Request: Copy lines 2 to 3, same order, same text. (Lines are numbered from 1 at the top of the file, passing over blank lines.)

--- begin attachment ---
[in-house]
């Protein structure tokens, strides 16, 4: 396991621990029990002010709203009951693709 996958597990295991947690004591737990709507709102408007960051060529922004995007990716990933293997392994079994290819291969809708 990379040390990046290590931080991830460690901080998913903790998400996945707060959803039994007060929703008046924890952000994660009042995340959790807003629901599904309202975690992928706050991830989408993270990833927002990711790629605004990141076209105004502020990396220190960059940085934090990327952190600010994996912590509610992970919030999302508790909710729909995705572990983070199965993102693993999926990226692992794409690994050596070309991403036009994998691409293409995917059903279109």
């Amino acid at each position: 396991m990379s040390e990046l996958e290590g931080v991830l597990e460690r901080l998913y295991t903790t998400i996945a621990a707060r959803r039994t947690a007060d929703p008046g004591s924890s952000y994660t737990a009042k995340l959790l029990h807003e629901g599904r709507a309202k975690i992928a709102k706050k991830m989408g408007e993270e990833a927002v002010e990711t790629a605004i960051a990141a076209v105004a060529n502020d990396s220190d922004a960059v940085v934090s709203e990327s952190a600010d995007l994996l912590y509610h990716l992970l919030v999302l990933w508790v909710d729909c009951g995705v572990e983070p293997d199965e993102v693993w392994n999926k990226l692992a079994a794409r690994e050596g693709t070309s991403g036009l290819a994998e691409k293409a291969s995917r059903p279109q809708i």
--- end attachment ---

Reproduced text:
């Protein structure tokens, strides 16, 4: 396991621990029990002010709203009951693709 996958597990295991947690004591737990709507709102408007960051060529922004995007990716990933293997392994079994290819291969809708 990379040390990046290590931080991830460690901080998913903790998400996945707060959803039994007060929703008046924890952000994660009042995340959790807003629901599904309202975690992928706050991830989408993270990833927002990711790629605004990141076209105004502020990396220190960059940085934090990327952190600010994996912590509610992970919030999302508790909710729909995705572990983070199965993102693993999926990226692992794409690994050596070309991403036009994998691409293409995917059903279109």
């Amino acid at each position: 396991m990379s040390e990046l996958e290590g931080v991830l597990e460690r901080l998913y295991t903790t998400i996945a621990a707060r959803r039994t947690a007060d929703p008046g004591s924890s952000y994660t737990a009042k995340l959790l029990h807003e629901g599904r709507a309202k975690i992928a709102k706050k991830m989408g408007e993270e990833a927002v002010e990711t790629a605004i960051a990141a076209v105004a060529n502020d990396s220190d922004a960059v940085v934090s709203e990327s952190a600010d995007l994996l912590y509610h990716l992970l919030v999302l990933w508790v909710d729909c009951g995705v572990e983070p293997d199965e993102v693993w392994n999926k990226l692992a079994a794409r690994e050596g693709t070309s991403g036009l290819a994998e691409k293409a291969s995917r059903p279109q809708i």